April 15, 2014
What You Need to Know
The Monday Takeaway
B.J. Rosenberg went first. He faced three batters—Gattis, Dan Uggla, and Andrelton Simmons—and all three of them found the seats, becoming the second troika of the season to go back-to-back-to-back. It had been at least 64 years since another reliever was so badly bludgeoned.
With the Braves now up 5-1, Luis Avilan decided to one-up Rosenberg. He served up only one tater, but that one was a three-run bomb off the bat of Domonic Brown, which scored the third, fourth, and fifth runs of the frame and put the Phillies ahead 6-5. Little did Avilan know that, an inning later, he would become the first pitcher since Jack Knott in 1934 to be credited with a win after allowing at least five earned runs and recording no more than three outs*.
Jonathan Papelbon had worked on three straight days, so Phillies manager Ryne Sandberg entrusted Jake Diekman with his first career save opportunity. The hard-throwing lefty was dealt a tough task, with a long line of right-handed hitters due up, separated only by Freddie Freeman, whose True Average versus same-side pitchers last year was a respectable .277. To make matters worse, Diekman couldn't throw a strike.
Whether it was ninth-inning nerves, erratic mechanics, or both, Diekman missed the strike zone with 11 of his first 14 pitches. He walked both B.J. Upton and Justin Upton. In between, Freeman bounced a 3-1 pitch to Chase Utley, which the second baseman failed to convert into an out. Evan Gattis struck out on three pitches. Then Diekman hung a slider to Uggla. And this happened.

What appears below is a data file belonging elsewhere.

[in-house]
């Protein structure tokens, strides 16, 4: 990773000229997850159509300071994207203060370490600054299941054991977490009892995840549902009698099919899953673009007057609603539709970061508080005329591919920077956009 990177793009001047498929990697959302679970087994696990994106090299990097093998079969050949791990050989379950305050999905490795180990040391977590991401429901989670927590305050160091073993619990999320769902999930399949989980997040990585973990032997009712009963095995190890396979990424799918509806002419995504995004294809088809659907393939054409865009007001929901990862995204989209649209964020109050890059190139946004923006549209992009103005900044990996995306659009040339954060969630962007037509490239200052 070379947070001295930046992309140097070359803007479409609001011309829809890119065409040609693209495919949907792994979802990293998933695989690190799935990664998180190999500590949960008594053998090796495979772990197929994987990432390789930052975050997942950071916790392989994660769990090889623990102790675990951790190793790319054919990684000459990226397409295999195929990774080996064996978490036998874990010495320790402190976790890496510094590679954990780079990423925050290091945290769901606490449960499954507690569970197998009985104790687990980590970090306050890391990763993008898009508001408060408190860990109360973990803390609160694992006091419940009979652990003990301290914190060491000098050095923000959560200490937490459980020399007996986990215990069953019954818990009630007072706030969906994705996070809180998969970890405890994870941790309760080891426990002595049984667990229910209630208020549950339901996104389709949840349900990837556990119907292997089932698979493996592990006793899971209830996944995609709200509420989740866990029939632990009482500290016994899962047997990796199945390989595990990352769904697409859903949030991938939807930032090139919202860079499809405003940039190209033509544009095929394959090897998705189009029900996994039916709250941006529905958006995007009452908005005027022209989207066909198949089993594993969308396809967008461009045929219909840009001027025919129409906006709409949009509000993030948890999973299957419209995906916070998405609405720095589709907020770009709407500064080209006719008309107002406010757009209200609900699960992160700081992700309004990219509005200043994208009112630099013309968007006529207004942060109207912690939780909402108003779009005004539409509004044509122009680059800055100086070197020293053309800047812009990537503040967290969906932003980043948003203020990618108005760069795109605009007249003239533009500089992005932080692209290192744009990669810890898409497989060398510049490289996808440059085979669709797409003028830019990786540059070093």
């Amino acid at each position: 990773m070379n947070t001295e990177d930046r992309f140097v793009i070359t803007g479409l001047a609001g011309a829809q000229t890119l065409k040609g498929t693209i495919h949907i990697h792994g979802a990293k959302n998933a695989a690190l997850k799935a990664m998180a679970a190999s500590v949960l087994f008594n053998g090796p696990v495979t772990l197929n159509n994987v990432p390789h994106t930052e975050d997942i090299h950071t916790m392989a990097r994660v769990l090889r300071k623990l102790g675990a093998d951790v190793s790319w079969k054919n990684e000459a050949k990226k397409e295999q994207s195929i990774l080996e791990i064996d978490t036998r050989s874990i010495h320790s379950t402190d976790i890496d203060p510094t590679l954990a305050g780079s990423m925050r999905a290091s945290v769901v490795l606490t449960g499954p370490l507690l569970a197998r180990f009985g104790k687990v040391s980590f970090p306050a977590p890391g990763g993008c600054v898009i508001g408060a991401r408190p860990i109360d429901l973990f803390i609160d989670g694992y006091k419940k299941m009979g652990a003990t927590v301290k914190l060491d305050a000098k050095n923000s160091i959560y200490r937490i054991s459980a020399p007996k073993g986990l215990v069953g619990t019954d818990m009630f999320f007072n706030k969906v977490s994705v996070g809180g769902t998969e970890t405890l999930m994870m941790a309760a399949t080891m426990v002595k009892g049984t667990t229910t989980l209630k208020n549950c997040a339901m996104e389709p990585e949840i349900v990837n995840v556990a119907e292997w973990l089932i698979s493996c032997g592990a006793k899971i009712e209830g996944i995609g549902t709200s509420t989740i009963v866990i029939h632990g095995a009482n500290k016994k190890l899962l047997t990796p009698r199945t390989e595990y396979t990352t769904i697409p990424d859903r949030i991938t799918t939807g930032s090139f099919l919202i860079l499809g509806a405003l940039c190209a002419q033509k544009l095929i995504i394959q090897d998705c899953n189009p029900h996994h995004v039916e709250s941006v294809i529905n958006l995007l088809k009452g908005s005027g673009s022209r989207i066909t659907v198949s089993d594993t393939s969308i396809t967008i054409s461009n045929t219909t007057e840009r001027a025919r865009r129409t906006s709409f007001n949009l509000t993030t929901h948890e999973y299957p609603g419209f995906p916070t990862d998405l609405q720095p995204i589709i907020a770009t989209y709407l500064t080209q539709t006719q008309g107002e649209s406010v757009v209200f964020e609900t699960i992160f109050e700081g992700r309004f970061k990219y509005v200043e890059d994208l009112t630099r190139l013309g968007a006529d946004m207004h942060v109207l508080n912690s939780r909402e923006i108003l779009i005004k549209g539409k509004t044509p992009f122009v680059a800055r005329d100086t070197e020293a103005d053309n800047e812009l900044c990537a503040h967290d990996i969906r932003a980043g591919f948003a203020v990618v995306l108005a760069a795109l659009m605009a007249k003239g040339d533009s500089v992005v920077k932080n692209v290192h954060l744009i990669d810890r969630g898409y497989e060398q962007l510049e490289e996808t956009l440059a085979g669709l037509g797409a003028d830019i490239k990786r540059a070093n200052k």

Uggla’s grand slam, which made him the fourth player to slug a pair of long balls on Monday night (more on that in a moment), gave the Braves a 9-6 lead. He and Gattis formed the first Braves pair to do it since Jason Heyward and Omar Infante in 2010.
Quick Hits from Monday
The Pirates went back-to-back three times; the duo of Neil Walker and Gaby Sanchez did it twice, and Starling Marte and Travis Snider accounted for the third. Homer Bailey served up four of the blasts, bringing his gopher-ball total through 14 1/3 innings this year to six. That probably isn’t what the Reds were looking for when they tendered the right-hander a six-year, $105 million extension in February.
Fortunately, each time Bailey or J.J. Hoover dug the Reds a hole, their own offense dug them out. Todd Frazier gave Cincinnati a 2-1 lead in the first. After Bailey blew that one, Ryan Ludwick gave him a 4-3 lead in the fourth. When that one sailed over the wall, with rain threatening to shorten the game were it to become official, Joey Votto brought the Reds back up 6-5 in the fifth. And after the Pirates pushed ahead again in the sixth, Devin Mesoraco ensured that the Reds would live another day.
That day is tomorrow. The Bucs and Reds will resume swinging for the fences with a shot to break the all-time single-game record at 5:30 p.m. ET.